Month: November, 2012

Top ten memorable scenes: #9 Pan’s Labyrinth

At number nine is the pale man scene from Guillermo del Toro’s excellent Pan’s Labyrinth.  This film was a pleasant surprise to me, but lot more brutal than I was expecting … not such a bad thing considering its subject matter.  Pan’s Labyrinth is a visceral journey through Ofelia’s (played by Ivana Baquero) troubled mind and gives a very thoughtful account of the way she deals with the horrors of war.  I chose this scene from many that were extraordinary in this film.  Despite being constructed around the classic “look behind you!” trope this simple scene is so much more when viewed in relation to the rest of the film.  It cinematically paints Ofelia’s mental allegory for her real world desperation, her struggle with temptation, and the evil that ensues.  I found the pale man to be a unique yet familar horror, and one that twangs on the nightmarish “I see you at all times” motif.  You can see the clip here.


Top ten memorable scenes: #10 Mission:Impossible

I was daydreaming the other day, replaying in my mind some of my favourite movie scenes. So I thought I’d attempt to offer my top ten. These scenes are not necessarily from good films, but each scene is memorable for one reason or another, and has made an indelible impression on me. With so many to choose from it will be difficult keeping it to ten … but here goes. Starting with number 10 and counting down over the next few weeks:

#10: The cable drop sequence in Mission: Impossible

Brian De Palma’s foray into the Mission: Impossible franchise is easily the best of the four films to date. Despite many a movie goer’s recent propensity to dislike Tom Cruise, I think that he is excellent in this film. Mission: Impossible is actually quite a good film and certainly parts of it are excellent, like this scene. Ethan Hunt (Tom Cruise) is literally hanging by a thread as he is is lowered by Franz Kieger (Jean Reno) into a room full of intruder alerting sensors in this, the most memorable, and I would argue iconic, scene of the modern spy/action genre. The hero, his sidekick, an oblivious employee, a rat and a betraying bead of sweat, make up the characters in this tension filled scene. The scene itself is not a complex one and the key to its success is nothing groundbreaking. But it is the precision to which it is constructed that makes it work so well. This is a scene built around what it lacks: a backing track, gratuitous use of sound, over zealous camera movements. Yes, this is an exercise in restraint combined with a rythm of tension and ease.

Ngati and communication

Just uploaded an abstract from “Ngati, and alternatives to the dominant model of communication in a Western society”, an essay I wrote back in 2009. You can read it here.


Whip It, Safety Not Guaranteed, and Ruby Sparks

These are the last three films I have seen and I thought I’d give a couple of brief thoughts. All three have large dollops of “quirky” with a twist of romance and comedy. For the most part they are all entertaining films, although none gallop into fresh fields, choosing instead to head down the well trodden path of awkward youth. I had big hopes for Ruby Sparks whose directors, Dayton and Faris succeeded in winning me over with their last outing, Little Miss Sunshine. Unfortunately things have changed in the last six years and Ruby Sparks, though an interesting premise, misses the mark by quite some way … and the jury is out on Paul Dano as an actor. Safety Not Guaranteed, likewise is built on an intriguing premise but ultimately fails to deliver. Both seem to have visions of grandeur but get bogged down in production gimmicks. Whip It is hands down the better film. Barrymore’s directorial debut delivers a no nonsense plot that has a protagonist with genuine depth. All three try hard to be original and endearing but Whip It succeeds where as the other two, entertaining as they are, sink under their own weight.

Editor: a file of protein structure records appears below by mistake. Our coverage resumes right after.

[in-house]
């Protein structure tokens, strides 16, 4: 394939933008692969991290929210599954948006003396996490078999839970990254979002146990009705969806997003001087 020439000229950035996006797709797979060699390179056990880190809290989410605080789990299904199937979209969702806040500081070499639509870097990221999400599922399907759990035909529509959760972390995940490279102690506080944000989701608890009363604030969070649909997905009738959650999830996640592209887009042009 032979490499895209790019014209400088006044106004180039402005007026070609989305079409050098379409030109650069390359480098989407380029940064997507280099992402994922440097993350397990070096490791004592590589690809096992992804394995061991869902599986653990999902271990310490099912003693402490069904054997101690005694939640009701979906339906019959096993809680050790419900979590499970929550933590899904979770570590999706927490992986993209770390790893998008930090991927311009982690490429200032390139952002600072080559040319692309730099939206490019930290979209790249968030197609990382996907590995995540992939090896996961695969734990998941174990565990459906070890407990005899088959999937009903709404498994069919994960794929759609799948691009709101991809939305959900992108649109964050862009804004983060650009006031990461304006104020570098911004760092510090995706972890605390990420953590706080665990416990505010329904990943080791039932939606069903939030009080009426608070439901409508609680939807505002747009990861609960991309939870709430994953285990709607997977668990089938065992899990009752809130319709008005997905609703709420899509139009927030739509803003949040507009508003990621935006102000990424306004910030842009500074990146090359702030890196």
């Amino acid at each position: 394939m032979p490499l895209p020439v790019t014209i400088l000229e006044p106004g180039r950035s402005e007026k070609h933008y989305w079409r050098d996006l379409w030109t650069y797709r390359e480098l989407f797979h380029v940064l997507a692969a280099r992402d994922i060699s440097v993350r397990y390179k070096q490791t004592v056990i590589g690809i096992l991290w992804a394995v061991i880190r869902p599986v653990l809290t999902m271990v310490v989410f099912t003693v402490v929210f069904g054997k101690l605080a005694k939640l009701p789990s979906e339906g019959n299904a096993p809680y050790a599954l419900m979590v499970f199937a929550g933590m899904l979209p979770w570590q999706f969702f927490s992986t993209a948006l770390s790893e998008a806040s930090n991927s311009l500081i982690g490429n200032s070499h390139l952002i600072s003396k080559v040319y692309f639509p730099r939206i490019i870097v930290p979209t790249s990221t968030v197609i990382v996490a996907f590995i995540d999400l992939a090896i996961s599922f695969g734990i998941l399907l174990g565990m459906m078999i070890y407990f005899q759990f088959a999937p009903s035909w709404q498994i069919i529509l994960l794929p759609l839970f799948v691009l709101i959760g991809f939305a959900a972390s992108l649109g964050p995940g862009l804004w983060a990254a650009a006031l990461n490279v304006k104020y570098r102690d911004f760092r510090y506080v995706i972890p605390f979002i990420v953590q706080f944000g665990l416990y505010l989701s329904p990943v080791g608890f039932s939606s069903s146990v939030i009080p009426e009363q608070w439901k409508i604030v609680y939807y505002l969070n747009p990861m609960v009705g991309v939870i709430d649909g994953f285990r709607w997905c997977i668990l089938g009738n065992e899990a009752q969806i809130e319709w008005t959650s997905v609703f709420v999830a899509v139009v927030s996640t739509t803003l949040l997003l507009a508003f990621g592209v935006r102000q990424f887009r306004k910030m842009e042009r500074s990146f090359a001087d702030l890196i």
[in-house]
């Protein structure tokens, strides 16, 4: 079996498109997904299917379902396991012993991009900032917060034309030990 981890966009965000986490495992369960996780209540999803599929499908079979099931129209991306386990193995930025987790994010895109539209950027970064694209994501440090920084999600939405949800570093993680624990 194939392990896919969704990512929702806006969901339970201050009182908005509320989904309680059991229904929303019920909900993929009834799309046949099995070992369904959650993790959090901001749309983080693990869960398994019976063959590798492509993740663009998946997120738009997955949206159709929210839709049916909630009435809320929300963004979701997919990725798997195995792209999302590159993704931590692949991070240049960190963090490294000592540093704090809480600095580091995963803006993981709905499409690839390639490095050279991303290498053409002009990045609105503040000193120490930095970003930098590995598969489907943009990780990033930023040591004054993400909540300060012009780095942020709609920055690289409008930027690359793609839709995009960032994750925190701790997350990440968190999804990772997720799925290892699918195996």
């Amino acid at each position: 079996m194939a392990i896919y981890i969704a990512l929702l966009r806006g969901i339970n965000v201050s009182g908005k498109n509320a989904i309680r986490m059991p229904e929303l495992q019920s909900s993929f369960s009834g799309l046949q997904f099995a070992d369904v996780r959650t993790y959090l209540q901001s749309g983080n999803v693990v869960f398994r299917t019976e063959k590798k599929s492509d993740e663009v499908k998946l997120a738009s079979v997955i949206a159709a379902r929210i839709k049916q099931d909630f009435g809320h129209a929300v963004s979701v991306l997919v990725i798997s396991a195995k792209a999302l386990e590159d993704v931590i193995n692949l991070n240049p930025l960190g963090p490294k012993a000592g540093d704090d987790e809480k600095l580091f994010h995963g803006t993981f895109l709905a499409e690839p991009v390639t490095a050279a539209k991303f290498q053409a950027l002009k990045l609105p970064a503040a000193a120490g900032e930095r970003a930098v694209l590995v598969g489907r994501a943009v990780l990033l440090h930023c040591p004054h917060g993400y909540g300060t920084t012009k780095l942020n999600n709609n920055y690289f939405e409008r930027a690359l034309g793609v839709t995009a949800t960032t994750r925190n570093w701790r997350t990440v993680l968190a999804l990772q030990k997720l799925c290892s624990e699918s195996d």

Colours in movie posters from 1914 to the present

Here’s an interesting study. Vijay Pandurangan has analysed the colours in movie posters from 1914 to the present. Here’s his graph (with the most recent years at the bottom). Look at the increase in cyan and reduction in magenta in recent years. Indicative of colour grading technologies and the trend towards a cooler palette contrasted with warm oranges. Not too sure what happened in 1924.


Exams over, now onto thesis … and Aronofsky’s films

It’s so nice that exams are over. They always feel like an exercise in memorisation rather than anything else, and my memory has never been that good … or I have a lazy memory, I can never tell which. Now that I’ve dispensed with film noir I’m starting to solidify my area for thesis research which you can see here. It’s looking more and more likely that I will be focussing on films by Darron Aronofsky (Pi, Requiem for a Dream, The Fountain, The Wrestler, and Black Swan).  If conflict between nature and science, and a heavily stylised and abrasive examination of paranoia is your bag then I highly recommend Aronofsky’s first feature film Pi (1998). Imagine Copola’s The Conversation with a large dollop of David Lynch on the top. I revisited Pi again, after over a decade and found it to be more rewarding on second viewing. However, this may be because I am a more informed viewer than I was fourteen years ago. It really is an amazing film.


Pi (1998), directed by Darron Aronofsky